What advantages do you find Cartoon Animator gives you?

To me there is nothing more satisfying or fun than seeing my characters come to life through CA’s interface. I had done some 2D animating with the other software I had tried, so wasn’t a rank beginner, but certainly not an expert and yet I was able to get quite exciting results with CA right from the start.

The 360 head option really upped the game exponentially; the time and care put into the formatting of the head pays off in huge dividends of satisfaction when you preview your new character and see the beautifully smooth head turns and movements. Now, with the brand new bone hand options, another quantum leap has occurred. Just using the included hand poses has been very satisfying, but I am about to enter the world of mocap as my leap motion controller has just arrived. I can’t wait to try it out with the bone hands!

However, the feature that completely captivated me back when I first tried Cartoon Animator was the appearance of 3D backgrounds through camera parallax. The illusion of depth you can achieve with layers of background is really amazing, even to the point of seeming to travel through doorways, openings or landscapes.

What’s your favourite genre or theme to work with?

I sometimes feel like there are two artists living in my head! I love doing quirky, off-the-wall comedy parodies (like my web series “22 Bones”, under the studio name “Seat of the Pants Film Lab”) but there’s also a whole side to me that makes more meditative pieces solely with music or even serious drama (under the “Rusty Bolt Theatre” umbrella).

I guess that’s pretty eclectic, but Cartoon Animator has been able to handle all of my styles. I do everything in both “studios”; artwork, animation, music, etc…I even make the espresso!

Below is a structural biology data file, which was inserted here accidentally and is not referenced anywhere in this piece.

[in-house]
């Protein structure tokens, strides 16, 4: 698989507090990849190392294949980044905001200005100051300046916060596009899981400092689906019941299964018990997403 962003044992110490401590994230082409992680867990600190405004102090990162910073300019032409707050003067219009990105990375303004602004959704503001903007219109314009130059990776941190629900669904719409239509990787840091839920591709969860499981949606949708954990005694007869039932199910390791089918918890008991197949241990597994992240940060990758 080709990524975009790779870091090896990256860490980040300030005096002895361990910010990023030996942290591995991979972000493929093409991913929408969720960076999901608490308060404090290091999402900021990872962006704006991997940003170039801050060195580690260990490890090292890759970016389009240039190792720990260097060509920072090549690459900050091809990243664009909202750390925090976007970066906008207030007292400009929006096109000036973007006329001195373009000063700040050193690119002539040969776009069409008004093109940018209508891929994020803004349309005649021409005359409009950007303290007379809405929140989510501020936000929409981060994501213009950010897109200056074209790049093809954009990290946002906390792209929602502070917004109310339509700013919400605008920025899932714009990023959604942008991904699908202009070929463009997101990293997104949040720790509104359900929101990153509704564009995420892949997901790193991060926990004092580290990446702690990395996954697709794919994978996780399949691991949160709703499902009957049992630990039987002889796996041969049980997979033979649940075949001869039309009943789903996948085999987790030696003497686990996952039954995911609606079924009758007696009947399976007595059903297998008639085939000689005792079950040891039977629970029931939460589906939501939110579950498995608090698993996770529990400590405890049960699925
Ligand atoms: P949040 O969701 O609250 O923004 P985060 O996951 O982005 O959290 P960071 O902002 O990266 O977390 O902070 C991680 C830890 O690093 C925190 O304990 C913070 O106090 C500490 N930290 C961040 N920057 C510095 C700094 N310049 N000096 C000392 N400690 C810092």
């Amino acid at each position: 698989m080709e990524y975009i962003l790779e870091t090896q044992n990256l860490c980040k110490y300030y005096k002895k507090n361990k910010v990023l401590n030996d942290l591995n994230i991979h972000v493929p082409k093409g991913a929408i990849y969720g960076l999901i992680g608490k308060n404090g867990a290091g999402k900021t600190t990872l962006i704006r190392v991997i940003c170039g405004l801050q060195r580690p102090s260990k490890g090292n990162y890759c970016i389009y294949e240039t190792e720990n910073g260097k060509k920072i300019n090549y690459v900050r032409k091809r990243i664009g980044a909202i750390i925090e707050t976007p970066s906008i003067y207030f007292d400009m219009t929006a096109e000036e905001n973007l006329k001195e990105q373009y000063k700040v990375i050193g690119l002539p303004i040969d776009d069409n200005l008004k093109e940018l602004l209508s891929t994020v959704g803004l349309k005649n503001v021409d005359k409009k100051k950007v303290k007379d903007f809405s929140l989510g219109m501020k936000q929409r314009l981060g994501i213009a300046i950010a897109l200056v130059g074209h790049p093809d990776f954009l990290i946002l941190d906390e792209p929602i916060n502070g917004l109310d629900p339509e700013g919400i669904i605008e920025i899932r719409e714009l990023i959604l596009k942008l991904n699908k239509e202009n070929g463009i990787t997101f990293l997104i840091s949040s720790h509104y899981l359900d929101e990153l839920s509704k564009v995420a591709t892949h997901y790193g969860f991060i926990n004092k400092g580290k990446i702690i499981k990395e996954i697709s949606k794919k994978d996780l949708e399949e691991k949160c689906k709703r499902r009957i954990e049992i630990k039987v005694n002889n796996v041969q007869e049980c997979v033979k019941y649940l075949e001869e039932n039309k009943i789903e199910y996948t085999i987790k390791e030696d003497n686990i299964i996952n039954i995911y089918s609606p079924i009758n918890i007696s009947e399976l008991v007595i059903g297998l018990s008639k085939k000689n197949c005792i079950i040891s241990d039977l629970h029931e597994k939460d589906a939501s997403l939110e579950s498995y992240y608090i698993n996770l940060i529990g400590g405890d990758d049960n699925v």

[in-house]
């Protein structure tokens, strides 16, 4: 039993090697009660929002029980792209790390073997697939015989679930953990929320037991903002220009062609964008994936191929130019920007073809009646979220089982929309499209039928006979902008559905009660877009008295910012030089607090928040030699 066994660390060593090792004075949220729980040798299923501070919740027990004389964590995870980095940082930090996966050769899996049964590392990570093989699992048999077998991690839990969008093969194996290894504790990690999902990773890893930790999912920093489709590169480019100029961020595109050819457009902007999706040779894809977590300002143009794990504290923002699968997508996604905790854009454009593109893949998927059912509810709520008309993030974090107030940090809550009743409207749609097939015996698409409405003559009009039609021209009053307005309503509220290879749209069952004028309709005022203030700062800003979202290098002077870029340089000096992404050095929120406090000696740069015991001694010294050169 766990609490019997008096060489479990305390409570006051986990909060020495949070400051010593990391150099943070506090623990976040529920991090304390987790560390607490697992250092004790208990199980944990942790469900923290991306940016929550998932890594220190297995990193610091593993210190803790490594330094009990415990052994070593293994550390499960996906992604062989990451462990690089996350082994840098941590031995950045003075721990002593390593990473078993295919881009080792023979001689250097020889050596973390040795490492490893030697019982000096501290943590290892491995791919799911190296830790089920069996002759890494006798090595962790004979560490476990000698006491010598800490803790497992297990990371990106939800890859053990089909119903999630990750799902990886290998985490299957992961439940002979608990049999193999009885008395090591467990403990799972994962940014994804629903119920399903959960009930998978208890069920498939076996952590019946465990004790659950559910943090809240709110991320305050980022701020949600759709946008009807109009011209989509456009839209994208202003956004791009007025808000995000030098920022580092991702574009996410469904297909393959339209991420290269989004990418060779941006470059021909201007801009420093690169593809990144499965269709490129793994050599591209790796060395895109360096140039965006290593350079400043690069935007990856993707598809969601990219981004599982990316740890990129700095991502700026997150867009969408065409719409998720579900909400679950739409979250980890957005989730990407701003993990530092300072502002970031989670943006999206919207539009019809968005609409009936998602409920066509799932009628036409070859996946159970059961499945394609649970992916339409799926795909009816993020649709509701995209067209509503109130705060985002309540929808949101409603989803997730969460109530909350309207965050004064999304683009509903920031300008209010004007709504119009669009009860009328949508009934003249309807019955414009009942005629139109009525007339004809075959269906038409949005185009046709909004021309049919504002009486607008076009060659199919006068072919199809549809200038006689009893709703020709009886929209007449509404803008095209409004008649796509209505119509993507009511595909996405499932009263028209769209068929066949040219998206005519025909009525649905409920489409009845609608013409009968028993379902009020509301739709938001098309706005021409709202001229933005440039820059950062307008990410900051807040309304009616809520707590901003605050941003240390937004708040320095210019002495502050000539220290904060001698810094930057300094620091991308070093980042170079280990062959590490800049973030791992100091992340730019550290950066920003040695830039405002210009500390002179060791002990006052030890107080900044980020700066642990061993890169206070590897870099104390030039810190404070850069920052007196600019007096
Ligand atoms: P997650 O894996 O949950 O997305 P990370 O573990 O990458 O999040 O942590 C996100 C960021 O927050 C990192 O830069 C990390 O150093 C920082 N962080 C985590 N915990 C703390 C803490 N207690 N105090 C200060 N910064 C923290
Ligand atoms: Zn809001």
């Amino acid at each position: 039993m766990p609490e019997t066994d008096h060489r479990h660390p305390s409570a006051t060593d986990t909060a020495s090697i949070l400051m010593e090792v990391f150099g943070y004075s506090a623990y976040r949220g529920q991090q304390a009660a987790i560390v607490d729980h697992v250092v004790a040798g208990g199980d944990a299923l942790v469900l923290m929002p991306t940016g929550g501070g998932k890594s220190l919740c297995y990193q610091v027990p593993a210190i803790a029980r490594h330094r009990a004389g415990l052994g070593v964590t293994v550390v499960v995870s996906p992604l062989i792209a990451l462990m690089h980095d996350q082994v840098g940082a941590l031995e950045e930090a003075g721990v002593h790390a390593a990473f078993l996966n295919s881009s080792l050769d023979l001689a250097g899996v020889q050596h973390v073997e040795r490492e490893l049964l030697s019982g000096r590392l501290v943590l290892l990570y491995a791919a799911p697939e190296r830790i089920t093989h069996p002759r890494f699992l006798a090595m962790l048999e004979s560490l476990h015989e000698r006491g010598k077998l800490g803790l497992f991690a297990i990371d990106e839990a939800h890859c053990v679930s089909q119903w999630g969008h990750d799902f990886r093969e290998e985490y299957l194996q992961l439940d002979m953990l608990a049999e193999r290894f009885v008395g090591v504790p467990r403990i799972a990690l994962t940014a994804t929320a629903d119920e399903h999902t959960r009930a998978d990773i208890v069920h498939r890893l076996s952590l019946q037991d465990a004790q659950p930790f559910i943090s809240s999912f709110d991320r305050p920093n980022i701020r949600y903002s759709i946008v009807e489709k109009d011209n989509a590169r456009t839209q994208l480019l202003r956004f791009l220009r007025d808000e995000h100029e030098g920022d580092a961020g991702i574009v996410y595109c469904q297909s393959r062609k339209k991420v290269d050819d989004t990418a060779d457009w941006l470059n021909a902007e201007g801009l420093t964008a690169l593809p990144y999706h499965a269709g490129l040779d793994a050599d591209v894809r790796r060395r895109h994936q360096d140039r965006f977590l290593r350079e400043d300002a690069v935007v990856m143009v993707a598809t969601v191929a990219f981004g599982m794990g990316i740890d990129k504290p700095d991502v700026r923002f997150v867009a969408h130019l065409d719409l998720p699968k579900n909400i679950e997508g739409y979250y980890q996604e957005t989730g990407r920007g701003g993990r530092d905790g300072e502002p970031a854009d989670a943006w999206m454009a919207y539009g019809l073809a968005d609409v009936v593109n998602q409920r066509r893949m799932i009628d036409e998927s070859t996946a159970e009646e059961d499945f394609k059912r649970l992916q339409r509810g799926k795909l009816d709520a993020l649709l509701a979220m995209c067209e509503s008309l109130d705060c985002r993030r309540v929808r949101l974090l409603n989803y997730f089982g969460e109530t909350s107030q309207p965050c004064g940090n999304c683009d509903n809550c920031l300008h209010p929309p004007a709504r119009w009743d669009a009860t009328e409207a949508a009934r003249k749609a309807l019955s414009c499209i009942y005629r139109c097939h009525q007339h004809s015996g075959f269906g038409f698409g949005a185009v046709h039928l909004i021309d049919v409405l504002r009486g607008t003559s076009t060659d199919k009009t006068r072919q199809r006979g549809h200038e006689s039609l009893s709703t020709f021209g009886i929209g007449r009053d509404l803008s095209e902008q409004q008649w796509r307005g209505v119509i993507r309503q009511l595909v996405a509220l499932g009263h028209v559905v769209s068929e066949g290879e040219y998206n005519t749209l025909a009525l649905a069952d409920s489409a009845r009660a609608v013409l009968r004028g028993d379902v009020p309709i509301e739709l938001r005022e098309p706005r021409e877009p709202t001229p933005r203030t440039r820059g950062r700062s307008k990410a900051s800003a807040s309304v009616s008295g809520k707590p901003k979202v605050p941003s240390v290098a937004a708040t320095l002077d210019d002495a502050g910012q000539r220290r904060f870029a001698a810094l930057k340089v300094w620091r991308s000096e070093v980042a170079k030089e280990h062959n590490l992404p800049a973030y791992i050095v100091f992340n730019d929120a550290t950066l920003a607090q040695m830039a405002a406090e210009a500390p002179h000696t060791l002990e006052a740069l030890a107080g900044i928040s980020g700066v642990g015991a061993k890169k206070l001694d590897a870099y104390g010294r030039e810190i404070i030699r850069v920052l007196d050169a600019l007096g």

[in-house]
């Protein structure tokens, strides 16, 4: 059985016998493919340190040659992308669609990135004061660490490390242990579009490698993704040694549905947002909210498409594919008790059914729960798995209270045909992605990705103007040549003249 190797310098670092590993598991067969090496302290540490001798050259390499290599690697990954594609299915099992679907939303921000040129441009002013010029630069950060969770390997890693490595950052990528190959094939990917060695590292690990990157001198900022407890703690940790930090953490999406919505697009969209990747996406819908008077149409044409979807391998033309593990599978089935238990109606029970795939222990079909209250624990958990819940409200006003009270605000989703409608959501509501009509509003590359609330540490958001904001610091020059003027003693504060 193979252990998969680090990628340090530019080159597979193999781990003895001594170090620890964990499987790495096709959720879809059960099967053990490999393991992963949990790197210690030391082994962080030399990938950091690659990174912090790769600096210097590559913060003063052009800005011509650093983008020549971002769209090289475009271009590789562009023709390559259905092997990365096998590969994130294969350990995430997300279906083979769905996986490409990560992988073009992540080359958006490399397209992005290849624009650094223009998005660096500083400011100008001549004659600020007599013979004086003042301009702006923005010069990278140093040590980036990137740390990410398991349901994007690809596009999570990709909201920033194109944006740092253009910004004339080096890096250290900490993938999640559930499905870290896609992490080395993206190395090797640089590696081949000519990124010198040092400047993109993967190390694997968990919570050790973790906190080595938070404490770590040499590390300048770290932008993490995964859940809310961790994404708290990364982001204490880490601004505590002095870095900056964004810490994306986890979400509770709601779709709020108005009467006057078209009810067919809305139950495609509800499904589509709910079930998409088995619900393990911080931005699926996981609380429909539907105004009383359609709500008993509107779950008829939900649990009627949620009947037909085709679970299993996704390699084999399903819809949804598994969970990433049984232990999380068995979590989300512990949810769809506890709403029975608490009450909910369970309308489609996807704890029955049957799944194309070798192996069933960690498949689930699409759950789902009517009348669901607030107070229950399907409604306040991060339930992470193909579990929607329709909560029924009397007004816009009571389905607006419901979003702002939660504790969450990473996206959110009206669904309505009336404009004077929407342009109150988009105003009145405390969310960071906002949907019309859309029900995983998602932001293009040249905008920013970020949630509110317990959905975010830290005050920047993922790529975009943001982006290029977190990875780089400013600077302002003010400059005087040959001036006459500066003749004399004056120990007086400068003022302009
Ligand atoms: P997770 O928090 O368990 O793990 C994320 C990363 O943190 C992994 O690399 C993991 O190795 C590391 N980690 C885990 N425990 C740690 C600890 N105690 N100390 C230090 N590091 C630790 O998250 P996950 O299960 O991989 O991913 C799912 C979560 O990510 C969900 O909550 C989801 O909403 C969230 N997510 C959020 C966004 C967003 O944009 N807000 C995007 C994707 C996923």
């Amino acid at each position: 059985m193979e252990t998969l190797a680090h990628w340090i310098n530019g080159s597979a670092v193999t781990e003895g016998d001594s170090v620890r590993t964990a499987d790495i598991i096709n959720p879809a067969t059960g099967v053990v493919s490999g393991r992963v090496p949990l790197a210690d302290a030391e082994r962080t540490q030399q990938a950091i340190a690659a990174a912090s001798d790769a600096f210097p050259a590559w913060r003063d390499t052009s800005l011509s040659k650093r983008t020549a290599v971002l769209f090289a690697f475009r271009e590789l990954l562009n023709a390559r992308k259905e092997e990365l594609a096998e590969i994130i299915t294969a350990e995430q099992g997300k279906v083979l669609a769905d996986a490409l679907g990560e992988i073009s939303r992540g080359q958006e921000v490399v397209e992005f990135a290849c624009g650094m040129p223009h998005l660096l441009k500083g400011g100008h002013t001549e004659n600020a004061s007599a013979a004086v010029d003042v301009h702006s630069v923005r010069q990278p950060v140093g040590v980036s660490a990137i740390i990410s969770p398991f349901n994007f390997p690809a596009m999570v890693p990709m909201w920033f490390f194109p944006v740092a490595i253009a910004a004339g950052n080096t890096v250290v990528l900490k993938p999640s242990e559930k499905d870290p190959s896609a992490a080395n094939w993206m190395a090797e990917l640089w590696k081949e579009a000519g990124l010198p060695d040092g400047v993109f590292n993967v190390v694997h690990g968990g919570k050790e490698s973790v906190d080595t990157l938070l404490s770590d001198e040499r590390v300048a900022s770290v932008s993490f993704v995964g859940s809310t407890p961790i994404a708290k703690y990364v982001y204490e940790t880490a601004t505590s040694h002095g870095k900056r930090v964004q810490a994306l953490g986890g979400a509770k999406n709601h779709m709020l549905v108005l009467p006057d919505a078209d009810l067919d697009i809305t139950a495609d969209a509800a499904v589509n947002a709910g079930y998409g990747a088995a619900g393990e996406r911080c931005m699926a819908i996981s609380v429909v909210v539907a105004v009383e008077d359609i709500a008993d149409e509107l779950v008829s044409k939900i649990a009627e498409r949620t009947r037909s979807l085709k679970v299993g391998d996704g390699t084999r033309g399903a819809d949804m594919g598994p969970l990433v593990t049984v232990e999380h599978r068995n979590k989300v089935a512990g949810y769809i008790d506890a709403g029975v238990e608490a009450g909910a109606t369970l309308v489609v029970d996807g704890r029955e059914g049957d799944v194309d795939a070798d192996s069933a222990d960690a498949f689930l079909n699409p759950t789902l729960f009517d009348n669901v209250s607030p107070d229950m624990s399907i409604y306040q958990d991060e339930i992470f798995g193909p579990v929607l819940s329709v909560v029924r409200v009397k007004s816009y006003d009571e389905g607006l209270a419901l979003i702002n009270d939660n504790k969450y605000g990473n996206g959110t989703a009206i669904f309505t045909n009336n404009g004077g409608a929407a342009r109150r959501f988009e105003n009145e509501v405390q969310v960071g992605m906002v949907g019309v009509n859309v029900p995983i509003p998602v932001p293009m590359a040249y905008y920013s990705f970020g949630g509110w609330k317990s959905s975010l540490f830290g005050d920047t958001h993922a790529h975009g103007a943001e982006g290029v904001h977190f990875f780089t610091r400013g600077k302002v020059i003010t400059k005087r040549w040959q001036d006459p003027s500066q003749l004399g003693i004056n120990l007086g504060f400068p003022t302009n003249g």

What projects have you most recently been working on?

Since last September I’ve competed in Reallusion’s “Animation at Work” contest, completed two seasons of my web series, two short films condensed from the series and three other shorts of my more serious type, all using CA4.

I presently have three new projects in the works: the first one is a comedy featuring Shakespeare and Hamlet (see included screenshots of character tests and sets). Then I’ll work on a very short piece based on an English folk tale. Looming in the background is quite a big project that has taken on epic proportions in my mind. Not going to share anything more on that just yet except to say that it’s a project very close to my heart.

What would you like to pass along to those thinking about trying Cartoon Animator 4?

I’m going to be very honest in saying I have no doubt that I would not have been able to achieve what I have without Cartoon Animator 4. It has allowed me to bring my quirky alter-egos to life and to give expression to my more artistic visions…and on top of all that, it’s fun to use! Can’t get much better than that!

See More of Deb’s work:

Blog #1

Blog #2


Related topics


1 comment

Leave a Reply

Recommended Posts